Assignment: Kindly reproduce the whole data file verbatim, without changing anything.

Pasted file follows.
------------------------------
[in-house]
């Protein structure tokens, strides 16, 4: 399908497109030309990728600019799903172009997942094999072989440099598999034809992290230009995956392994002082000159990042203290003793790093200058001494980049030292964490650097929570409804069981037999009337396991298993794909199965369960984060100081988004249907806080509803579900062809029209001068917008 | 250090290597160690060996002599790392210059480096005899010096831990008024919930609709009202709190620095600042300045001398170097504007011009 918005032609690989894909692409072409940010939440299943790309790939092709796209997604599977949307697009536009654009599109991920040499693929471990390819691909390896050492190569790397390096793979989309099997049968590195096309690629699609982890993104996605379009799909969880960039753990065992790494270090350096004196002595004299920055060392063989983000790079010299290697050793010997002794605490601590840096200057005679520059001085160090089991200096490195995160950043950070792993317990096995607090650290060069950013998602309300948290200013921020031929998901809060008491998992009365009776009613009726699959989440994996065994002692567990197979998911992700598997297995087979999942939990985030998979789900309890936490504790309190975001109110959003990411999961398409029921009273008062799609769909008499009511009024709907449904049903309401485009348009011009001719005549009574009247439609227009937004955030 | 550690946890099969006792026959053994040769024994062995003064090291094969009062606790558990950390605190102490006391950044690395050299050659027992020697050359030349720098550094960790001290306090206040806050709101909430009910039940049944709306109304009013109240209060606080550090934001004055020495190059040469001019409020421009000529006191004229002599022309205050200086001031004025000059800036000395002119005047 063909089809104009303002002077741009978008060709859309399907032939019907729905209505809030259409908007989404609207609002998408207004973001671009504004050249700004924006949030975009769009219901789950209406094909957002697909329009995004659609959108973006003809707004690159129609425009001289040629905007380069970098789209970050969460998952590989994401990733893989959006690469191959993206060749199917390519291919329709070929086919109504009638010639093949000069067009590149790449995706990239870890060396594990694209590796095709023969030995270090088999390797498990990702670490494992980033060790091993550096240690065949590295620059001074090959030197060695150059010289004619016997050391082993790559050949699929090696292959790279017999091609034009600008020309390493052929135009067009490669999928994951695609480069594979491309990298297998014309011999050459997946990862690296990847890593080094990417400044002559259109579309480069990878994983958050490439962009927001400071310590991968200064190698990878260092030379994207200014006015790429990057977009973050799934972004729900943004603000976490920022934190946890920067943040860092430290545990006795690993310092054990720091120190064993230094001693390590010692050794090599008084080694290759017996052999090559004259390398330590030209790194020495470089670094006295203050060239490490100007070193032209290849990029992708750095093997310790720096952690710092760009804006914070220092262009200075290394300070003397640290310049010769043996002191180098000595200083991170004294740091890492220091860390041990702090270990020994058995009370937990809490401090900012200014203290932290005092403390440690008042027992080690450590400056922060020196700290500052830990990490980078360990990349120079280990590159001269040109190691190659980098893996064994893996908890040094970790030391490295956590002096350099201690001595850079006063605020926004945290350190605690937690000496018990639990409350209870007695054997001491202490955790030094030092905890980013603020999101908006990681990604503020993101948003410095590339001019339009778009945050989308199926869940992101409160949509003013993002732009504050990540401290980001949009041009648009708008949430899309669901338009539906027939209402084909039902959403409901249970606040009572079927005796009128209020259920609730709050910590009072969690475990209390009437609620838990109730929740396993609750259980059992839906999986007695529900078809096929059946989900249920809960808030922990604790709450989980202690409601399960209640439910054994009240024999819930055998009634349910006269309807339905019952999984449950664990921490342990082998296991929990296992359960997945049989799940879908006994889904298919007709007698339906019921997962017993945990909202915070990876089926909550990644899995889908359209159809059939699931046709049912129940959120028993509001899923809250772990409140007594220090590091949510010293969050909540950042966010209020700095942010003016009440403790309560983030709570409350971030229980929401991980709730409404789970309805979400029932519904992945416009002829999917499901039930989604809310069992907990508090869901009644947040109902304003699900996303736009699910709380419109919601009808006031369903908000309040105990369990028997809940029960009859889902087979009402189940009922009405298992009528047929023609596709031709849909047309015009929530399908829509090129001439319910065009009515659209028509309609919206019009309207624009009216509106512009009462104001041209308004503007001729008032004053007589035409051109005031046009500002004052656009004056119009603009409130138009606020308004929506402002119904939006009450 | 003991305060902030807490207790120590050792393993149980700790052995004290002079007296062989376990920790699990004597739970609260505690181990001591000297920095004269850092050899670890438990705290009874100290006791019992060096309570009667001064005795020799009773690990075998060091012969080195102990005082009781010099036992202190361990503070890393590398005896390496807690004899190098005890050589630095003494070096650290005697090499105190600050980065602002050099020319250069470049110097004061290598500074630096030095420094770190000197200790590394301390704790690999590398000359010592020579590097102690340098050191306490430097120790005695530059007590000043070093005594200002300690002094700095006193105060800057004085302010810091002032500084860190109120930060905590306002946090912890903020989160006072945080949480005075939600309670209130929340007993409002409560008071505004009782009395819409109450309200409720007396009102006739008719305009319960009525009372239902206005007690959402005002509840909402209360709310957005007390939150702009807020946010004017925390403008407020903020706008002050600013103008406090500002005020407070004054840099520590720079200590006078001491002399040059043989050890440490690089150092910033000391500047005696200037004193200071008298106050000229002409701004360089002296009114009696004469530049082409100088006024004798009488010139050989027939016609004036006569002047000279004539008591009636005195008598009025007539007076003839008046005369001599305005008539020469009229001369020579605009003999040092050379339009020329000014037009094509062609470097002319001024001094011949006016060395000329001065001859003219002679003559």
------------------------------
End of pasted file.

[in-house]
């Protein structure tokens, strides 16, 4: 399908497109030309990728600019799903172009997942094999072989440099598999034809992290230009995956392994002082000159990042203290003793790093200058001494980049030292964490650097929570409804069981037999009337396991298993794909199965369960984060100081988004249907806080509803579900062809029209001068917008 | 250090290597160690060996002599790392210059480096005899010096831990008024919930609709009202709190620095600042300045001398170097504007011009 918005032609690989894909692409072409940010939440299943790309790939092709796209997604599977949307697009536009654009599109991920040499693929471990390819691909390896050492190569790397390096793979989309099997049968590195096309690629699609982890993104996605379009799909969880960039753990065992790494270090350096004196002595004299920055060392063989983000790079010299290697050793010997002794605490601590840096200057005679520059001085160090089991200096490195995160950043950070792993317990096995607090650290060069950013998602309300948290200013921020031929998901809060008491998992009365009776009613009726699959989440994996065994002692567990197979998911992700598997297995087979999942939990985030998979789900309890936490504790309190975001109110959003990411999961398409029921009273008062799609769909008499009511009024709907449904049903309401485009348009011009001719005549009574009247439609227009937004955030 | 550690946890099969006792026959053994040769024994062995003064090291094969009062606790558990950390605190102490006391950044690395050299050659027992020697050359030349720098550094960790001290306090206040806050709101909430009910039940049944709306109304009013109240209060606080550090934001004055020495190059040469001019409020421009000529006191004229002599022309205050200086001031004025000059800036000395002119005047 063909089809104009303002002077741009978008060709859309399907032939019907729905209505809030259409908007989404609207609002998408207004973001671009504004050249700004924006949030975009769009219901789950209406094909957002697909329009995004659609959108973006003809707004690159129609425009001289040629905007380069970098789209970050969460998952590989994401990733893989959006690469191959993206060749199917390519291919329709070929086919109504009638010639093949000069067009590149790449995706990239870890060396594990694209590796095709023969030995270090088999390797498990990702670490494992980033060790091993550096240690065949590295620059001074090959030197060695150059010289004619016997050391082993790559050949699929090696292959790279017999091609034009600008020309390493052929135009067009490669999928994951695609480069594979491309990298297998014309011999050459997946990862690296990847890593080094990417400044002559259109579309480069990878994983958050490439962009927001400071310590991968200064190698990878260092030379994207200014006015790429990057977009973050799934972004729900943004603000976490920022934190946890920067943040860092430290545990006795690993310092054990720091120190064993230094001693390590010692050794090599008084080694290759017996052999090559004259390398330590030209790194020495470089670094006295203050060239490490100007070193032209290849990029992708750095093997310790720096952690710092760009804006914070220092262009200075290394300070003397640290310049010769043996002191180098000595200083991170004294740091890492220091860390041990702090270990020994058995009370937990809490401090900012200014203290932290005092403390440690008042027992080690450590400056922060020196700290500052830990990490980078360990990349120079280990590159001269040109190691190659980098893996064994893996908890040094970790030391490295956590002096350099201690001595850079006063605020926004945290350190605690937690000496018990639990409350209870007695054997001491202490955790030094030092905890980013603020999101908006990681990604503020993101948003410095590339001019339009778009945050989308199926869940992101409160949509003013993002732009504050990540401290980001949009041009648009708008949430899309669901338009539906027939209402084909039902959403409901249970606040009572079927005796009128209020259920609730709050910590009072969690475990209390009437609620838990109730929740396993609750259980059992839906999986007695529900078809096929059946989900249920809960808030922990604790709450989980202690409601399960209640439910054994009240024999819930055998009634349910006269309807339905019952999984449950664990921490342990082998296991929990296992359960997945049989799940879908006994889904298919007709007698339906019921997962017993945990909202915070990876089926909550990644899995889908359209159809059939699931046709049912129940959120028993509001899923809250772990409140007594220090590091949510010293969050909540950042966010209020700095942010003016009440403790309560983030709570409350971030229980929401991980709730409404789970309805979400029932519904992945416009002829999917499901039930989604809310069992907990508090869901009644947040109902304003699900996303736009699910709380419109919601009808006031369903908000309040105990369990028997809940029960009859889902087979009402189940009922009405298992009528047929023609596709031709849909047309015009929530399908829509090129001439319910065009009515659209028509309609919206019009309207624009009216509106512009009462104001041209308004503007001729008032004053007589035409051109005031046009500002004052656009004056119009603009409130138009606020308004929506402002119904939006009450 | 003991305060902030807490207790120590050792393993149980700790052995004290002079007296062989376990920790699990004597739970609260505690181990001591000297920095004269850092050899670890438990705290009874100290006791019992060096309570009667001064005795020799009773690990075998060091012969080195102990005082009781010099036992202190361990503070890393590398005896390496807690004899190098005890050589630095003494070096650290005697090499105190600050980065602002050099020319250069470049110097004061290598500074630096030095420094770190000197200790590394301390704790690999590398000359010592020579590097102690340098050191306490430097120790005695530059007590000043070093005594200002300690002094700095006193105060800057004085302010810091002032500084860190109120930060905590306002946090912890903020989160006072945080949480005075939600309670209130929340007993409002409560008071505004009782009395819409109450309200409720007396009102006739008719305009319960009525009372239902206005007690959402005002509840909402209360709310957005007390939150702009807020946010004017925390403008407020903020706008002050600013103008406090500002005020407070004054840099520590720079200590006078001491002399040059043989050890440490690089150092910033000391500047005696200037004193200071008298106050000229002409701004360089002296009114009696004469530049082409100088006024004798009488010139050989027939016609004036006569002047000279004539008591009636005195008598009025007539007076003839008046005369001599305005008539020469009229001369020579605009003999040092050379339009020329000014037009094509062609470097002319001024001094011949006016060395000329001065001859003219002679003559």